Rescuers and Volunteers Race to Save Stranded Whales in New Zealand

NTD Staff
By NTD Staff
February 10, 2017Newsshare

Rescuers and volunteers were racing to save hundreds of pilot whales in New Zealand’s picturesque Golden Bay on Friday (February 10), after one of the country’s largest recorded mass whale strandings.

Up to 300 whales have died and volunteers are trying to send more than fifty more back out to sea, while trying to keep them as comfortable as possible, local media reported.

Many volunteers have come from around the area to help the stranded whales in whatever way they can.

“It’s amazing, I mean there are people from all over the world …  and has heard about this has just come over. We brought three hitchhikers who just said they wanted to come here and do whatever they could,” said one volunteer.

“Yeah, the water is cold but it’s fine, it’s good to be here and help,” added another.

A conservation department worker noticed the whales washed ashore on Thursday (February 9) evening, but the government agency decided against a night rescue effort for fear volunteers would be injured by the whales in the darkness.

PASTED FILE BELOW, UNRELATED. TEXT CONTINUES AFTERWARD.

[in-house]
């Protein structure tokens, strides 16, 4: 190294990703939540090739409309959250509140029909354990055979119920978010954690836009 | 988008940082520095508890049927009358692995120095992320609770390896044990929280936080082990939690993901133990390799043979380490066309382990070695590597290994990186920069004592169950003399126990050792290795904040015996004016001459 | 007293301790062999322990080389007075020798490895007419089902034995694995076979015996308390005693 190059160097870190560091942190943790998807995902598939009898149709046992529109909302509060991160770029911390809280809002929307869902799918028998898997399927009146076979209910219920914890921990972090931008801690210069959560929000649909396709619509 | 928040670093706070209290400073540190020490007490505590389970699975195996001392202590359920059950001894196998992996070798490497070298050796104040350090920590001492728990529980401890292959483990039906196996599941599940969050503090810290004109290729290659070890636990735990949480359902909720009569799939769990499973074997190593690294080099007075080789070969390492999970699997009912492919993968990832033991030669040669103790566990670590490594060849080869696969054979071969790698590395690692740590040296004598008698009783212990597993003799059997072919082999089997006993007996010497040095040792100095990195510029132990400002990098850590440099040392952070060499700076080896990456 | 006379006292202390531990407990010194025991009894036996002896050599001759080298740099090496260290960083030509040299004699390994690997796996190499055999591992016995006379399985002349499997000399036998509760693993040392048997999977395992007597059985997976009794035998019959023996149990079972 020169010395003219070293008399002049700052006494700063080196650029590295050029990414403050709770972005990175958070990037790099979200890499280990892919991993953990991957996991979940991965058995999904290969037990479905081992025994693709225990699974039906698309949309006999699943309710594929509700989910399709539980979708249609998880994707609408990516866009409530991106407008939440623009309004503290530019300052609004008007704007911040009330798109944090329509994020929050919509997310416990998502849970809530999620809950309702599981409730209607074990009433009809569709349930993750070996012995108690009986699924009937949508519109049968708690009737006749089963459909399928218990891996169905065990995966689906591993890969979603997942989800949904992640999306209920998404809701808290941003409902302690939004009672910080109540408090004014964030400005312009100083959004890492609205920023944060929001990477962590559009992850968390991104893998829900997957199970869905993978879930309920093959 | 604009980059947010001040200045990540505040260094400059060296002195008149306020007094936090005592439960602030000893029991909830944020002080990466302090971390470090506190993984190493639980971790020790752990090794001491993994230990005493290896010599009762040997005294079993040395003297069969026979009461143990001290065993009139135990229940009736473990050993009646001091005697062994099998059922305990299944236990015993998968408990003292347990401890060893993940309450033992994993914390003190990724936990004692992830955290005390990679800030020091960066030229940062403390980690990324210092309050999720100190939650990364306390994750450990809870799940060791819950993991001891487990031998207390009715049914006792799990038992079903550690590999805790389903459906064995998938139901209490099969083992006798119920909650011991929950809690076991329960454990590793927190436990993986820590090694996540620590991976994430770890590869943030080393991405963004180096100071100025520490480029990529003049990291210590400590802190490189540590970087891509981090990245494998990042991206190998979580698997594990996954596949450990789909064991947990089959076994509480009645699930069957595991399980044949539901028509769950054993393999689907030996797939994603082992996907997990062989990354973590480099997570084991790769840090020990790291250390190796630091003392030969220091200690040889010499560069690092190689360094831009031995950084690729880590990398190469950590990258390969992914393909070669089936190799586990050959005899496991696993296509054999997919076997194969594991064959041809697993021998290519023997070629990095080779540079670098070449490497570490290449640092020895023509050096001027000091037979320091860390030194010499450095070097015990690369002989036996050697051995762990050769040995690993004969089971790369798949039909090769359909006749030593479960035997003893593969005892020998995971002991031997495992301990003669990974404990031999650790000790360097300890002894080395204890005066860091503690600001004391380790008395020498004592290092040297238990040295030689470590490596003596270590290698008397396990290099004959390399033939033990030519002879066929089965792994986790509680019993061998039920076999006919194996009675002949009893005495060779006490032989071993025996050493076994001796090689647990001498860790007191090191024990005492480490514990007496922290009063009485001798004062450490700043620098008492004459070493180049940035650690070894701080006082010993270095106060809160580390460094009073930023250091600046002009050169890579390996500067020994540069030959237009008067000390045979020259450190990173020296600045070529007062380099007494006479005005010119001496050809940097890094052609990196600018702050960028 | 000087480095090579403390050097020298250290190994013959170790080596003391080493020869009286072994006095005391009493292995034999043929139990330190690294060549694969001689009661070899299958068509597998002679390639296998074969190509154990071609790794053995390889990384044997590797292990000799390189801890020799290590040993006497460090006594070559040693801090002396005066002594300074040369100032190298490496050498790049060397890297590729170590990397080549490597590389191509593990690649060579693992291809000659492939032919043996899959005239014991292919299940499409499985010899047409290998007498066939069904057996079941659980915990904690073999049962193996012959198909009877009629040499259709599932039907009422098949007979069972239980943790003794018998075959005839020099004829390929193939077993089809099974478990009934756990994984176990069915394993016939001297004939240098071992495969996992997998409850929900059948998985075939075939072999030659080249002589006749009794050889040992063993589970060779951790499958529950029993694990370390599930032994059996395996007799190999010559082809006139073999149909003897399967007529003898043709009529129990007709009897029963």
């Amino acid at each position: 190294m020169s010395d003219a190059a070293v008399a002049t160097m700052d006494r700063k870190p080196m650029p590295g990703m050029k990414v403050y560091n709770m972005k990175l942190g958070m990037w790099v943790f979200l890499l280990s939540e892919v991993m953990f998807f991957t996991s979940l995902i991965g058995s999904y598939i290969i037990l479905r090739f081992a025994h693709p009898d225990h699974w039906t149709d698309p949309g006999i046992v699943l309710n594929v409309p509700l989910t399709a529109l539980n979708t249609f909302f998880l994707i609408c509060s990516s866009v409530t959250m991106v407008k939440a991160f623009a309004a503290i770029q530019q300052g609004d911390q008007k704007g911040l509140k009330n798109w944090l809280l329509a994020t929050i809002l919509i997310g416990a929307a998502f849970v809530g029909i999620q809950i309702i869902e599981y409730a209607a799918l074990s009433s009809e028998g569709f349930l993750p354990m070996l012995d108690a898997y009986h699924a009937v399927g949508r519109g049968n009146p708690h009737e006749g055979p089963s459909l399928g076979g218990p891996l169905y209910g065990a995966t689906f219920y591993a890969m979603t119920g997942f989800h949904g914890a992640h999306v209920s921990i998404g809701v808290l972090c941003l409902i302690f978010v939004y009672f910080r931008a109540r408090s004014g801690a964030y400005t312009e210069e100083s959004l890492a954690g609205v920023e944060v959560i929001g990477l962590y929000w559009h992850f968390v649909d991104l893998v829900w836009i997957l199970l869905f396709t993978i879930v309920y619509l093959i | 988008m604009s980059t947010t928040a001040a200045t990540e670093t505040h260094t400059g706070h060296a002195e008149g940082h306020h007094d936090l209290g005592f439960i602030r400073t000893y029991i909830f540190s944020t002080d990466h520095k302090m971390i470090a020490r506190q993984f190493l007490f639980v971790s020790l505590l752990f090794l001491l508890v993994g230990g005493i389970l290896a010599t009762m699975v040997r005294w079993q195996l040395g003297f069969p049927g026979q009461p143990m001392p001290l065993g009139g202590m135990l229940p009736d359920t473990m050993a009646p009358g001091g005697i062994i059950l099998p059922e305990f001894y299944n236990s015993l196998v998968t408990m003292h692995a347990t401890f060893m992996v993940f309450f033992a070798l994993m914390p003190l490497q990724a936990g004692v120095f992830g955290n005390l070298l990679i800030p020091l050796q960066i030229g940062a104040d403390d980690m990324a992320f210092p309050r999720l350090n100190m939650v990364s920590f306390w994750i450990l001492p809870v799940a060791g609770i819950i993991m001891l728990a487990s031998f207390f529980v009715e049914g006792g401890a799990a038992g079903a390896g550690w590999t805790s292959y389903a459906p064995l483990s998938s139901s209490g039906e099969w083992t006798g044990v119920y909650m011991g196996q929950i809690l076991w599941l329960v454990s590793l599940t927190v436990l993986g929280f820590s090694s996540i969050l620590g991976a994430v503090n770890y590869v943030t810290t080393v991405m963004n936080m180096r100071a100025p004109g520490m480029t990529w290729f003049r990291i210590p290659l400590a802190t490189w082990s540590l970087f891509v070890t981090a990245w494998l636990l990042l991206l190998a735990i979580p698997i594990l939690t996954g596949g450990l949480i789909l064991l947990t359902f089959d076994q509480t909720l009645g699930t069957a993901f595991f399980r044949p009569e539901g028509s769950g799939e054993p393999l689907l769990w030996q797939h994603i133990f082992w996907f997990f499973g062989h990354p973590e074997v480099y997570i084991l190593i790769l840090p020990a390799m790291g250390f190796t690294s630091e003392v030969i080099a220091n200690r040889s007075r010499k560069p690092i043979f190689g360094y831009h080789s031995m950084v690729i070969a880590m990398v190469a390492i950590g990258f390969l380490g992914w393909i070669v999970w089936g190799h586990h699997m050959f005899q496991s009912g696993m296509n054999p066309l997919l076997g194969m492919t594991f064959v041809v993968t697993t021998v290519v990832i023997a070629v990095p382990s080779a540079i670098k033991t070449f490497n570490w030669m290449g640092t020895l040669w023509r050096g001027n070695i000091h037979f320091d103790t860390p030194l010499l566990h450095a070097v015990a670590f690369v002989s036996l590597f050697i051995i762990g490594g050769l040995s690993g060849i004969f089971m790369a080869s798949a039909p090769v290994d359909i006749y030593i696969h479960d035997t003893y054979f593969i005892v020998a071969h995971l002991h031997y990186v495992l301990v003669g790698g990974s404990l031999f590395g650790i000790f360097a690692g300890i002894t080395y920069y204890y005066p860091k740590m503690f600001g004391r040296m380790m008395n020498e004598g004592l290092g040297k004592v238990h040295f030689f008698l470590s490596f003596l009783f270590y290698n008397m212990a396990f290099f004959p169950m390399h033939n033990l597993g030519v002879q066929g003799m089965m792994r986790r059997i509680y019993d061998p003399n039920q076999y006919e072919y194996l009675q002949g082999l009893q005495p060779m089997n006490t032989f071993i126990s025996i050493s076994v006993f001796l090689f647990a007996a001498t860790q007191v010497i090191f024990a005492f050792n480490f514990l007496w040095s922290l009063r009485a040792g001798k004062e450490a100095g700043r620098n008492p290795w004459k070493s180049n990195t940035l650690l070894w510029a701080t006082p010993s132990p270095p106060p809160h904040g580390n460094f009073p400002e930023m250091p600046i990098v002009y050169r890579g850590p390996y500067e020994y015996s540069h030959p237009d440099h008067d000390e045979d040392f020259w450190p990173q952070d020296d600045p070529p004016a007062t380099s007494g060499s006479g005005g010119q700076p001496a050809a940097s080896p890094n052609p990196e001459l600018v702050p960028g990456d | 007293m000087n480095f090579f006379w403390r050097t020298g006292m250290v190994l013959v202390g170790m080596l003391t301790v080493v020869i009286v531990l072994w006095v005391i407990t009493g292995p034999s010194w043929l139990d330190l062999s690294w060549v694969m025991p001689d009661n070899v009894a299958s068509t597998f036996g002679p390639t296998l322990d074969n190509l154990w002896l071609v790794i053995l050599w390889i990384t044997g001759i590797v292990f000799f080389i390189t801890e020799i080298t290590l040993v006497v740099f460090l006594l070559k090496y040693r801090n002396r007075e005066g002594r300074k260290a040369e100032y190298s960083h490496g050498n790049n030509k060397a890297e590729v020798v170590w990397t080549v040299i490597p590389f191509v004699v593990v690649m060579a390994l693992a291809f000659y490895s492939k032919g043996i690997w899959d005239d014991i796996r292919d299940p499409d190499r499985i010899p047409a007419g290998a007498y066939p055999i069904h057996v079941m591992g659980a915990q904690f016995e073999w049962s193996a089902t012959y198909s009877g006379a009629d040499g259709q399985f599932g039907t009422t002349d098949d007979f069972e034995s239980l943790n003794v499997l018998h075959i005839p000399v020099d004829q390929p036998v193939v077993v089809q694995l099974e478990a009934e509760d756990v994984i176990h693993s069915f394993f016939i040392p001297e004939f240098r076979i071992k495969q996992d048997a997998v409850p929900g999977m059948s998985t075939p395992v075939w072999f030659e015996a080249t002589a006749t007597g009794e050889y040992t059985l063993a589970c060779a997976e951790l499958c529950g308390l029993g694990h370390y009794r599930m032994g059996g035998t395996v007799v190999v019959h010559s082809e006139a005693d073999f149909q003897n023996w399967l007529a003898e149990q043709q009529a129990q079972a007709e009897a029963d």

“Yeah, this is third largest mass stranding that we have recorded in our history and so it’s a very large one, logistically it’s a massive undertaking. The whales started stranding last night at around about 10 o’clock last night, we were notified of that and then this morning when they went out and checked on them most of the whales were already dead,” said Auckland University Marine Biologist, Rochelle Constantine.

Local media reported on Friday that volunteers had managed to refloat some of the whales during high tide, but most were quickly restranded as the tide ebbed.

It is New Zealand’s largest known whale stranding since 1985 when 450 were stranded in Auckland.

Whales often get stuck at Golden Bay, a remote but popular holiday area at the top of New Zealand’s south island. The bay’s shallow waters make it difficult for whales to return to deeper water, according to marine life rescue organization Jonah Watch.

REUTERS

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